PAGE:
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NOAA Support of Women’s Meteorology Group

Article Provided By ORTA Team

Figure 1. Abby Arnold (front row, right) from the Office of Research, Transition, and Application and members of the Mizzou Women in Meteorology Club (Photo Credit: Sophie Sallot).

On January 23rd, 2024, Abby Arnold from the NOAA’s Office of Research, Transition, and Application (ORTA) spoke to around 20 students at the University of Missouri – Columbia’s Mizzou Women in Meteorology Club. The purpose of the organization is to provide educational, professional, social, and service opportunities for women enrolled at the University of Missouri that are interested in meteorology. 

Abby Arnold, an alumnus from the University of Missouri’s atmospheric science department, was invited by the Women in Meteorology Club to speak about her current ORTA position, as well as other opportunities within NOAA.  She also shared what her experience has been as a woman working in a STEM field.

The students had an opportunity to hear about ORTA’s mission and learn about the transition process. They learned how ORTA facilitates the development of transition plans that outline the roadmap for moving NOAA research and development into use.  These innovations help meet mission requirements of science, service, and stewardship to understand and predict changes in climate, weather, oceans, and coasts to yield societal and economic benefits. The students were also able to hear about internship opportunities, career paths, and learn more about the organizational structure of NOAA.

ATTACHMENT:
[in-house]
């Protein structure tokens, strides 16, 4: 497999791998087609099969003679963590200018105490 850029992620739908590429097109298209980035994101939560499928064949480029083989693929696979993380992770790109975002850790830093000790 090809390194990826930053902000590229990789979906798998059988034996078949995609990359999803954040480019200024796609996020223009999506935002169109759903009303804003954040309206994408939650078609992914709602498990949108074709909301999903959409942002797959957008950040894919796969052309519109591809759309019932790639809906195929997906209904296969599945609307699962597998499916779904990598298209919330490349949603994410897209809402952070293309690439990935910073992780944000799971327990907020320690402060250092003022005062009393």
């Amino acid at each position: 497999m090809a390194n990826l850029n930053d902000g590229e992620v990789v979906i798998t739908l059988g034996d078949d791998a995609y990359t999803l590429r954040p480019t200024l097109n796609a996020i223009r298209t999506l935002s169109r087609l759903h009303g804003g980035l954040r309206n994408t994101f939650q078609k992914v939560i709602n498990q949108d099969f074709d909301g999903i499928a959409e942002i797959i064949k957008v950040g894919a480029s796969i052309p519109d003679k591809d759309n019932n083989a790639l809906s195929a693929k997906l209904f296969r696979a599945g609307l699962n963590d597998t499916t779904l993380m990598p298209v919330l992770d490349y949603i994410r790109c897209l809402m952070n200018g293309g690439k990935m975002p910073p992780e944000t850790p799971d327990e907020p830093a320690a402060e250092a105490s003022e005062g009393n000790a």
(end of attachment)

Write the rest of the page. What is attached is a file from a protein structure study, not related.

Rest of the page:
After the presentation, students were able to engage in an informal question and answer session, talking one-on-one about the students’ interests, office-specific programs, and internship opportunities. 

The students were very engaging and energetic and asked great questions about NOAA’s mission and the mission of ORTA.  Many of the students in particular were interested to learn about NOAA’s internship opportunities for both undergraduate and graduate students.  They also had an interest in the research and development transition process.